Union-busting activity

Samsung has a no-union policy and has been engaged in union-busting activities around the world.[181][182] Samsung has also been sued by a union for stealing the corpse of a dead worker.[183][184] On 6 May 2020, Samsung vice chairman Lee Jae-yong apologized for the union-busting scandals.[185]

2007 Slush Fund scandal

Kim Yong-chul, the former head of the legal department at Samsung's Restructuring Office, and Catholic Priests Association for Justice uncovered Lee Kun-hee's slush fund on 29 October 2007. He presented a list of 30 artworks that the Lee family purchased with some of the slush funds, which were to be found in Samsung's warehouse in south of Seoul, along with documents about bribes to prosecutors, judges and lawmakers, tax collectors with thousands of borrowed-named bank account.[186][187]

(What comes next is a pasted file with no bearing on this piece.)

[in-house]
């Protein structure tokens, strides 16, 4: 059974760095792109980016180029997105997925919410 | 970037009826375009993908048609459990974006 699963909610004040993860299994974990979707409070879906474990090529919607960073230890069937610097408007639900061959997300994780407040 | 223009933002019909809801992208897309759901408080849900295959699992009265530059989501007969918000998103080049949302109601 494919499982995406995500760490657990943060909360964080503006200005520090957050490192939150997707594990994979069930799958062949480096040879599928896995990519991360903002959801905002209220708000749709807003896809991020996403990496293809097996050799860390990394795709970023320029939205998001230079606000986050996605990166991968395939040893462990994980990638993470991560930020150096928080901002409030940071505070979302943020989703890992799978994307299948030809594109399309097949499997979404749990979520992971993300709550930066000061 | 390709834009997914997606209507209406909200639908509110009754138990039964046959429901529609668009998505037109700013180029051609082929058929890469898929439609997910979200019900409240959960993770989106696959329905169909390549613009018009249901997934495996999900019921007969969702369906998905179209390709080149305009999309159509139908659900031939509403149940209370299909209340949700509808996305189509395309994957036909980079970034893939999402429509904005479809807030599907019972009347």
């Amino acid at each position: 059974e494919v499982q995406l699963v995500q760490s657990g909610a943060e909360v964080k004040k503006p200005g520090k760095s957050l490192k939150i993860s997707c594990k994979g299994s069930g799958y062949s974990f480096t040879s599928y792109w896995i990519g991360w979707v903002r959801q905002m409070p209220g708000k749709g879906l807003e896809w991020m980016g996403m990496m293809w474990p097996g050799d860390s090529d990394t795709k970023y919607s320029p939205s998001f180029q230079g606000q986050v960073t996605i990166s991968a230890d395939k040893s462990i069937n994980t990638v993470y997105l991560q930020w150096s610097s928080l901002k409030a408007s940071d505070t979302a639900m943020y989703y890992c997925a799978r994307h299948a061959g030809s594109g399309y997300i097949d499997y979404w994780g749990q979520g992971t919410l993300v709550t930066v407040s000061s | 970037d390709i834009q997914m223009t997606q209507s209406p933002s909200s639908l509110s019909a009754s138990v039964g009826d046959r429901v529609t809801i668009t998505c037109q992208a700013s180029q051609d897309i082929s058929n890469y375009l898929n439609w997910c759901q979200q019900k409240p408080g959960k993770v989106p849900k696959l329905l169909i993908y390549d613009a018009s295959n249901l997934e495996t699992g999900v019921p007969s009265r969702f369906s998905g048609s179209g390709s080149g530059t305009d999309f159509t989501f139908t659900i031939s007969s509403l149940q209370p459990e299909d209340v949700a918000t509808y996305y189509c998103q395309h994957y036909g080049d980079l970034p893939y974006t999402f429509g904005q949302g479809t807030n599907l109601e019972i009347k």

The court sentenced Lee Kun-hee to 3 years imprisonment, 5 years probation imprisonment, and fined him 11 billion won. But on 29 December 2009, the South Korean president Lee Myung-bak specially pardoned Lee, stating that the intent of the pardon was to allow Lee to remain on the International Olympic Committee. It is the only independent amnesty to have occurred in South Korean history.[188]

Kim Yong-chul published a book 'Thinking about Samsung' in 2010. He wrote detailed accounts of Samsung's behavior and how the company lobbied governmental authorities including the court officials, prosecutors and national tax service officials for transferring Samsung's management rights to Lee Jae-yong.[189]